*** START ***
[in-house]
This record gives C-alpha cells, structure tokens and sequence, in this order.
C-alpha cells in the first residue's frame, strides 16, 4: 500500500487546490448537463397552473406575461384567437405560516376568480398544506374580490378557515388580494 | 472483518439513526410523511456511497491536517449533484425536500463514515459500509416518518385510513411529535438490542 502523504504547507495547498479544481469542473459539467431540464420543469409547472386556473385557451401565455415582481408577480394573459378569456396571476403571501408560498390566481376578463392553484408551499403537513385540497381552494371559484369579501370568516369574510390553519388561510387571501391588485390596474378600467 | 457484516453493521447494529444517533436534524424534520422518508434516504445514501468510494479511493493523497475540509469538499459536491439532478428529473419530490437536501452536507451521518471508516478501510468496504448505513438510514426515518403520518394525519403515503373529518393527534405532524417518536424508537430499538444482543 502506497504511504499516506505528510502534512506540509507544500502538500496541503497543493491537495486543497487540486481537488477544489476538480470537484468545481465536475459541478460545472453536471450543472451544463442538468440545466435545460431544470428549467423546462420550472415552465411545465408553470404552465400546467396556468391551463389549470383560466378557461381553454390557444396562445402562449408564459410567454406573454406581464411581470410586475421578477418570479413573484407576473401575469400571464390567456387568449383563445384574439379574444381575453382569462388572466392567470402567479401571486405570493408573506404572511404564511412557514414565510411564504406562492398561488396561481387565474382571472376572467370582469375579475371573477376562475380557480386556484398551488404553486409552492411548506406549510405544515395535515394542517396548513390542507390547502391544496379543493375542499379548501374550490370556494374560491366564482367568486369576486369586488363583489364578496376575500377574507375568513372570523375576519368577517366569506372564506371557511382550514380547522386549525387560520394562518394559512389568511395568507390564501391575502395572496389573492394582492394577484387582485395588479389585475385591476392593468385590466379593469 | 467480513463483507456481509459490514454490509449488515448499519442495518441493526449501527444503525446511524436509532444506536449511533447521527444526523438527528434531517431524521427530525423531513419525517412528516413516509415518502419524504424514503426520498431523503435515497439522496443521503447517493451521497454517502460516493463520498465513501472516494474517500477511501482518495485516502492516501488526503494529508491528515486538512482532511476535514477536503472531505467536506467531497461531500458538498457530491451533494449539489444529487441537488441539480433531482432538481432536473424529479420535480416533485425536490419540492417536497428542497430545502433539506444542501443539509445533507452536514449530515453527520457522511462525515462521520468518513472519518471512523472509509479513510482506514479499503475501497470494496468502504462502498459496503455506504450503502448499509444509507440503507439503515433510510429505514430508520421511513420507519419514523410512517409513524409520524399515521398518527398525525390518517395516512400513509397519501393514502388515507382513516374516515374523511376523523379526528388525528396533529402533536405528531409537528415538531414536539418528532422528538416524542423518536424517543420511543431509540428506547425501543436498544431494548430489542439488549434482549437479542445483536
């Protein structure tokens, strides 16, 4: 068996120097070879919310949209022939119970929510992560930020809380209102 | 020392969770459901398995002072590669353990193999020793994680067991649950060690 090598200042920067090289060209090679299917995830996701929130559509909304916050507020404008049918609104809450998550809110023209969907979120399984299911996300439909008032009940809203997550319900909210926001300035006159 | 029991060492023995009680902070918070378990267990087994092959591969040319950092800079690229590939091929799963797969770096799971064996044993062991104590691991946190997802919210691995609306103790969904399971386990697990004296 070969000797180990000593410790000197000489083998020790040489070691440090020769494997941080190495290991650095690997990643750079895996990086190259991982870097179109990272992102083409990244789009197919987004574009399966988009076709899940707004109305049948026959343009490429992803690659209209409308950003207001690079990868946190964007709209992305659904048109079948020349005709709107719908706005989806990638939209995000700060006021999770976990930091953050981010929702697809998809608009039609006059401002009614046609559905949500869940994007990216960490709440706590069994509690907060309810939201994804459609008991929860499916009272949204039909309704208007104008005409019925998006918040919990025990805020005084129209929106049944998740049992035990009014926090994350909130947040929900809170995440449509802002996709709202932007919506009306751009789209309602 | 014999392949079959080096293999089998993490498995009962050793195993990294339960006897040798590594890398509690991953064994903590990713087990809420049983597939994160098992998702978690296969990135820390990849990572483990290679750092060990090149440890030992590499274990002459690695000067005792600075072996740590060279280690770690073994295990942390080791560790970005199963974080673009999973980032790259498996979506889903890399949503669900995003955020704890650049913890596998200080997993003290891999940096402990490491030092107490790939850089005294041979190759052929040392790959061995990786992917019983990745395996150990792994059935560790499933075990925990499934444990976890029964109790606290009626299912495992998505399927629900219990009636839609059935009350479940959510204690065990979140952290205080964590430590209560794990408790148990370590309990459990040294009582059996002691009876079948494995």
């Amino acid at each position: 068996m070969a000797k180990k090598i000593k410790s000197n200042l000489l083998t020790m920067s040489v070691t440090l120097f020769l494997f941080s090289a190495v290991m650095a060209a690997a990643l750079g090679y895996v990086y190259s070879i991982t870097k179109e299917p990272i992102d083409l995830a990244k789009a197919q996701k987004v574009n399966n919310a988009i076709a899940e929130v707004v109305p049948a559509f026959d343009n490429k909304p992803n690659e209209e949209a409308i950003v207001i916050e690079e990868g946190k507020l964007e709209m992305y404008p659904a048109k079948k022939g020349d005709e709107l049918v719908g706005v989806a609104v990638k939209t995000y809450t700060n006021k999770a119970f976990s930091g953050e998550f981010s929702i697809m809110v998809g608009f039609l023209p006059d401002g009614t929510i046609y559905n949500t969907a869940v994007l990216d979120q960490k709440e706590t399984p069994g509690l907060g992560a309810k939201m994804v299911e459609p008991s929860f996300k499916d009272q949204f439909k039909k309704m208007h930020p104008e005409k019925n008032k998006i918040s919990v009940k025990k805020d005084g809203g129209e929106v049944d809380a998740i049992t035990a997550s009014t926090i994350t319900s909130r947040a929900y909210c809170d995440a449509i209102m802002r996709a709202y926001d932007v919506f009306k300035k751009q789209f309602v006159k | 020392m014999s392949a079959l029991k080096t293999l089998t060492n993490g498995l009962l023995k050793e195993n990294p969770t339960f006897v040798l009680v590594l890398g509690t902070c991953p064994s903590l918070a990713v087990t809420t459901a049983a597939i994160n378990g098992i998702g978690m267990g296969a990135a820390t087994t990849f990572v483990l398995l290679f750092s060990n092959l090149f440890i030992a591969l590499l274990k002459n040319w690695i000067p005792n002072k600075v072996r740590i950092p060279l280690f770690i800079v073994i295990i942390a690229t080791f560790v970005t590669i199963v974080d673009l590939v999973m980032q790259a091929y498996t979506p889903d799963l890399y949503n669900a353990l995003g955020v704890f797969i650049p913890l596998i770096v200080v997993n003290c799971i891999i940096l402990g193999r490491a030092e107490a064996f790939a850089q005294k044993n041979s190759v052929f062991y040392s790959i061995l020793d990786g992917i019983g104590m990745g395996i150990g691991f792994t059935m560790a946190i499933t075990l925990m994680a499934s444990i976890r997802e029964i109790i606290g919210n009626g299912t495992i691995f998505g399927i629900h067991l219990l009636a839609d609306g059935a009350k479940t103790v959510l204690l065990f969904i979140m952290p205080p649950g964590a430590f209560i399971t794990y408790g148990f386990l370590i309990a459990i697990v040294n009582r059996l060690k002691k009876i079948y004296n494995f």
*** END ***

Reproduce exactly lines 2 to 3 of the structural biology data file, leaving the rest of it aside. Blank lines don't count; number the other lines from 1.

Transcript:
This record gives C-alpha cells, structure tokens and sequence, in this order.
C-alpha cells in the first residue's frame, strides 16, 4: 500500500487546490448537463397552473406575461384567437405560516376568480398544506374580490378557515388580494 | 472483518439513526410523511456511497491536517449533484425536500463514515459500509416518518385510513411529535438490542 502523504504547507495547498479544481469542473459539467431540464420543469409547472386556473385557451401565455415582481408577480394573459378569456396571476403571501408560498390566481376578463392553484408551499403537513385540497381552494371559484369579501370568516369574510390553519388561510387571501391588485390596474378600467 | 457484516453493521447494529444517533436534524424534520422518508434516504445514501468510494479511493493523497475540509469538499459536491439532478428529473419530490437536501452536507451521518471508516478501510468496504448505513438510514426515518403520518394525519403515503373529518393527534405532524417518536424508537430499538444482543 502506497504511504499516506505528510502534512506540509507544500502538500496541503497543493491537495486543497487540486481537488477544489476538480470537484468545481465536475459541478460545472453536471450543472451544463442538468440545466435545460431544470428549467423546462420550472415552465411545465408553470404552465400546467396556468391551463389549470383560466378557461381553454390557444396562445402562449408564459410567454406573454406581464411581470410586475421578477418570479413573484407576473401575469400571464390567456387568449383563445384574439379574444381575453382569462388572466392567470402567479401571486405570493408573506404572511404564511412557514414565510411564504406562492398561488396561481387565474382571472376572467370582469375579475371573477376562475380557480386556484398551488404553486409552492411548506406549510405544515395535515394542517396548513390542507390547502391544496379543493375542499379548501374550490370556494374560491366564482367568486369576486369586488363583489364578496376575500377574507375568513372570523375576519368577517366569506372564506371557511382550514380547522386549525387560520394562518394559512389568511395568507390564501391575502395572496389573492394582492394577484387582485395588479389585475385591476392593468385590466379593469 | 467480513463483507456481509459490514454490509449488515448499519442495518441493526449501527444503525446511524436509532444506536449511533447521527444526523438527528434531517431524521427530525423531513419525517412528516413516509415518502419524504424514503426520498431523503435515497439522496443521503447517493451521497454517502460516493463520498465513501472516494474517500477511501482518495485516502492516501488526503494529508491528515486538512482532511476535514477536503472531505467536506467531497461531500458538498457530491451533494449539489444529487441537488441539480433531482432538481432536473424529479420535480416533485425536490419540492417536497428542497430545502433539506444542501443539509445533507452536514449530515453527520457522511462525515462521520468518513472519518471512523472509509479513510482506514479499503475501497470494496468502504462502498459496503455506504450503502448499509444509507440503507439503515433510510429505514430508520421511513420507519419514523410512517409513524409520524399515521398518527398525525390518517395516512400513509397519501393514502388515507382513516374516515374523511376523523379526528388525528396533529402533536405528531409537528415538531414536539418528532422528538416524542423518536424517543420511543431509540428506547425501543436498544431494548430489542439488549434482549437479542445483536